After the wild moves in Ipsos MORI’s last two polls, which showed the Tory lead tightening to 6 points and then spiking back to 17, we’ve almost the mirror image from ComRes. Their last poll showed a 17 point, and tomorrow they have a new poll in the Independent that shows a sharp reduction. The topline figures, with changes from their poll just over a week ago, are CON 38%(-3), LAB 29%(+5), LDEM 19%(-2).

Whereas the big movements with MORI were down to the lack of political weighting allowing a sample with a very perculiar amount of 2005 Labour voters, with ComRes my guess it is the rather more mundane explanation of a rogue poll – in hindsight the 17 point Tory lead in their last poll looks wholly anomolous, the only other pollster showing such a low Labour share of the vote was Angus Reid, who seem to consistently show a lower level of Labour support for methodological reasons. If we put ComRes’s previous poll to one side and look at the one prior to that, the shifts are far smaller, with the Conservatives up, Labour up 2 and the Lib Dems down 1 – no significant movement in itself, but chiming with the recent slight strengthening for Labour.

So, as we head to the end of the year (YouGov/Telegraph is still outstanding in theory, but I’m not sure when it will arrive), we still have quite a broad range of polling figures, with leads between 9 and 17 points – from a hung Parliament to a Tory landslide. The Conservatives are in the range 38%-43%, but of the 12 polls in December 9 have put them at 40% or 41% – that’s a noticable difference from November when 7 out of 10 polls had them below 40%. Lib Dem support ranges between 16% and 21%, but mostly between 18% and 20%. The real variation is in the level of support pollsters are finding in Labour’s support, from 23% to 31%. However, the lower figures there are either AngusReid or that single ComRes that appears to have been a rogue, and other figures are in the tighter range of 26% to 31%. That leaves us with an average lead of around 11 points or so – on a UNS right on the cusp of a hung Parliament, though in practice it would probably result in a Conservative majority.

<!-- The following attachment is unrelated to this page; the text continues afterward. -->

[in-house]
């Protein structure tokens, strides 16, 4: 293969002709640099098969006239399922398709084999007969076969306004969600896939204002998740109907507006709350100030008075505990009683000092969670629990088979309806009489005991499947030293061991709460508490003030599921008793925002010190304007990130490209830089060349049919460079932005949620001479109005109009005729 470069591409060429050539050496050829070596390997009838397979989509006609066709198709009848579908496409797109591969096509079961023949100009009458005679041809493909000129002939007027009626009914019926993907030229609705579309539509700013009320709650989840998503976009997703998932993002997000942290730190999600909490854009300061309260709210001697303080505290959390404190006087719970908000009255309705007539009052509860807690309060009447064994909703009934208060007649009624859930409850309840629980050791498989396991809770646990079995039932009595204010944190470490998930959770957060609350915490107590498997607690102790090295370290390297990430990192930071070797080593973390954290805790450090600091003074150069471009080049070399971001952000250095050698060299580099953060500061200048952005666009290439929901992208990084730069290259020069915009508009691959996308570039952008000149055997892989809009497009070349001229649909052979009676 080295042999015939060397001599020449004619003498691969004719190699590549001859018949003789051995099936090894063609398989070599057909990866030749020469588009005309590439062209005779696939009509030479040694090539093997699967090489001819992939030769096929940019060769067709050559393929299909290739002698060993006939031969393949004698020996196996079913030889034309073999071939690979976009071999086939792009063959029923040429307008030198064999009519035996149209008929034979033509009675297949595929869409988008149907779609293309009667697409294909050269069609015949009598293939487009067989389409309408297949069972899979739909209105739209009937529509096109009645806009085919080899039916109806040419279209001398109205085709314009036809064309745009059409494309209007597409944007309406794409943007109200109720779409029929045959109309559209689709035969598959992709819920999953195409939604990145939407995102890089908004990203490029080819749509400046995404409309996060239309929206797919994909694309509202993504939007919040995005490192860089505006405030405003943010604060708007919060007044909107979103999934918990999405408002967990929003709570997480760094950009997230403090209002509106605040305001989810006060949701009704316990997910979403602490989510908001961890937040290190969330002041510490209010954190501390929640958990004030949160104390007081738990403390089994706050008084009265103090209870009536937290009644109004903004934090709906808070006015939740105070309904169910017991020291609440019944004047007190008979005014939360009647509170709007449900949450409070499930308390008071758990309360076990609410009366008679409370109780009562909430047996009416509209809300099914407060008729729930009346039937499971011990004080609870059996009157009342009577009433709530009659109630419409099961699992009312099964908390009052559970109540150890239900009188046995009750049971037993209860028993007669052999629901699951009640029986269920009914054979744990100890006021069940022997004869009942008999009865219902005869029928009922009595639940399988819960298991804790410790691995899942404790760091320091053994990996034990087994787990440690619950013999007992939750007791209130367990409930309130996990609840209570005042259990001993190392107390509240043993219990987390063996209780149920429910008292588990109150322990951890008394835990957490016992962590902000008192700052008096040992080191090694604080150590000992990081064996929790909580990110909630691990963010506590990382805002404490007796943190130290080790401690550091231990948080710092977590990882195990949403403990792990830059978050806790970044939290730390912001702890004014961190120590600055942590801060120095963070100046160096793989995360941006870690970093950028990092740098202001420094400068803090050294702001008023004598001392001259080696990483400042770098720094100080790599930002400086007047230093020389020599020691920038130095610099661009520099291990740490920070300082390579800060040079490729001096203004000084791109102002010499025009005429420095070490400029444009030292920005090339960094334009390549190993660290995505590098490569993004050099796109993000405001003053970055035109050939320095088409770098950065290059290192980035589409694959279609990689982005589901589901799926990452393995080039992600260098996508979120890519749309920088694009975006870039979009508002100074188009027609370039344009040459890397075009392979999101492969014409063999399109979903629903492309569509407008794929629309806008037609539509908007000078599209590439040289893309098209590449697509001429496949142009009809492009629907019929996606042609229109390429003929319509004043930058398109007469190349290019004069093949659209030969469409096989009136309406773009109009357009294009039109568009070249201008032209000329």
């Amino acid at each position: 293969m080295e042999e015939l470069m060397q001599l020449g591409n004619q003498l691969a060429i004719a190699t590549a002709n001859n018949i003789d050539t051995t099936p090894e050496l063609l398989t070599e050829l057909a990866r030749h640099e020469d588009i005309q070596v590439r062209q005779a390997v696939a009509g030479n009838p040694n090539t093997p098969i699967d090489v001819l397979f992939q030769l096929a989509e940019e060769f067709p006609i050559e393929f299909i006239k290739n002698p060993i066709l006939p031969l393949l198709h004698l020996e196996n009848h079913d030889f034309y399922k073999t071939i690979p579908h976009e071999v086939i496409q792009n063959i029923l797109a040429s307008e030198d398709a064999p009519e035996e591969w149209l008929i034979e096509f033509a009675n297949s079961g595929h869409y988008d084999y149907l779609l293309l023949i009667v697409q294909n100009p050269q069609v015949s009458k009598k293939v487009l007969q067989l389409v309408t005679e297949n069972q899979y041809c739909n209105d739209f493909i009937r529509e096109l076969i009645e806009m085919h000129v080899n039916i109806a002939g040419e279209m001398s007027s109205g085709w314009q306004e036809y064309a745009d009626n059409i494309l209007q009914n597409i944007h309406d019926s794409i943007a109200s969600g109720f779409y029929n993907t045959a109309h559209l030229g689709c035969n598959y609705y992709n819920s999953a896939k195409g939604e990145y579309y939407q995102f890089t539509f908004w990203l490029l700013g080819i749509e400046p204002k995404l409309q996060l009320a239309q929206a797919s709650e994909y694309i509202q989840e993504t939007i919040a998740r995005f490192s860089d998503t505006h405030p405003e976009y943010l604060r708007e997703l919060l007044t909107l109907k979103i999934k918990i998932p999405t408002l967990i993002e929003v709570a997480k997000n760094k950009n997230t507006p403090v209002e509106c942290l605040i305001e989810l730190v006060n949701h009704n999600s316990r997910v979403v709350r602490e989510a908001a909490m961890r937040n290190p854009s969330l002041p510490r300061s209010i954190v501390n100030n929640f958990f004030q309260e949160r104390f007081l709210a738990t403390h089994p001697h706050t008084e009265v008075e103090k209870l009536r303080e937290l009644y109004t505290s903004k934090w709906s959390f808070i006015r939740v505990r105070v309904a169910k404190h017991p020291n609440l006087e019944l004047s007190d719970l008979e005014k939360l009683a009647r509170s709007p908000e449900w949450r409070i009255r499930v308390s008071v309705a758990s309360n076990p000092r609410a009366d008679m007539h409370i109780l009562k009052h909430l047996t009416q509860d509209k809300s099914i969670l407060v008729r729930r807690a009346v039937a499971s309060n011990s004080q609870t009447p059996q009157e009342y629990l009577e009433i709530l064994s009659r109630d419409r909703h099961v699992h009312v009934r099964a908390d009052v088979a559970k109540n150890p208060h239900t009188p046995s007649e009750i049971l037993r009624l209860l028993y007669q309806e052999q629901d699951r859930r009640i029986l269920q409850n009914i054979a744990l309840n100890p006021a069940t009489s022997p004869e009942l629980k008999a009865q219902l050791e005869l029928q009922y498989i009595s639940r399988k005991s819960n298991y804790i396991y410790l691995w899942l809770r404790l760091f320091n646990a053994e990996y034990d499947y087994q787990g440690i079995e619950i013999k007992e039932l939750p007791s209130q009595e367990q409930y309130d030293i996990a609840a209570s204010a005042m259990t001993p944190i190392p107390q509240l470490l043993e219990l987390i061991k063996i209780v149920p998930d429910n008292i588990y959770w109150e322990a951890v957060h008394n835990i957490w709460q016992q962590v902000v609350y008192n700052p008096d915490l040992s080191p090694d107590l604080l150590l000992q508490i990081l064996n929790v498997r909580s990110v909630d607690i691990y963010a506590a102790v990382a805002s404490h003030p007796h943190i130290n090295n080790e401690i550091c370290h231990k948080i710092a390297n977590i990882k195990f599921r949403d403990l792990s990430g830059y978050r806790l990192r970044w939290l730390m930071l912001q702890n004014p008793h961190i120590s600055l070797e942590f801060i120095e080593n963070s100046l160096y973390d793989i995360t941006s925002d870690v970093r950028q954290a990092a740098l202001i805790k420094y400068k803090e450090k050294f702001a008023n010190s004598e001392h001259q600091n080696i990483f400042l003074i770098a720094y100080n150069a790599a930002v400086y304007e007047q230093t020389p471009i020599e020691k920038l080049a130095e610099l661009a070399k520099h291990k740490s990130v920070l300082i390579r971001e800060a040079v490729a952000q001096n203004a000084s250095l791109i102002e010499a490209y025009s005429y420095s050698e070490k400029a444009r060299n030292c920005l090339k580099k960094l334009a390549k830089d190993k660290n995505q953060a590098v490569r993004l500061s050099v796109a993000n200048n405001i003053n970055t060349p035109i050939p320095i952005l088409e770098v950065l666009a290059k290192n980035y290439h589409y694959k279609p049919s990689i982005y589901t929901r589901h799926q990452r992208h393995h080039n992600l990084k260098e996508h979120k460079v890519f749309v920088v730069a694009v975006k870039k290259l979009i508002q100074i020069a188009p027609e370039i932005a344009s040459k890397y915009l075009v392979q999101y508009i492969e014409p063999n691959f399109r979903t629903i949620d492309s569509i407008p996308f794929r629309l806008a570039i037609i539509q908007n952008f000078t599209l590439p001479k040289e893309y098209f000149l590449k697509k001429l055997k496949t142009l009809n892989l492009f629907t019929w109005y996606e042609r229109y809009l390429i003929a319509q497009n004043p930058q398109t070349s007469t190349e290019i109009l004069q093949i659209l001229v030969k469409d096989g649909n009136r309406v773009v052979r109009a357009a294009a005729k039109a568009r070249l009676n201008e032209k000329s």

(As an aside, if you are following the polls in the glorious rumourmill of Twitter then the 3 point Tory lead in MORI on Sunday has been followed by CON 40%, LAB 31% in this poll. Boy, are polls in the general election are going to be fun there!)

164 Responses to “New ComRes poll shows 38/29/19”

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  1. Rob Sheffield,

    I expect that UKIP will poll better than last time, perhaps with 3% of the total vote, rather than 2%. If the County Council elections are any guide, their best votes will come in seats that are safe for the Conservatives, (or in some cases, safe for Labour) whereas in marginal seats, their voters will disproportionately favour the Conservatives over Labour.

  2. Merry Xmas Anthony and all his gang.

  3. @ jay blanc

    ‘legitimising them as potential winners,’ don’t we live in a democracy or is this a two party state ?

    aww diddums Jay Blanc !! Did the nasty voters go and spoil your two party dream ? Tell you what why not abolish all parties except Labour and Tory and make membership compulsory better still how about only one party being allowed!!

    The debate should be between any registered party that is fielding candidates in the vast majority of all UK constituencies currently that means only the big three qualify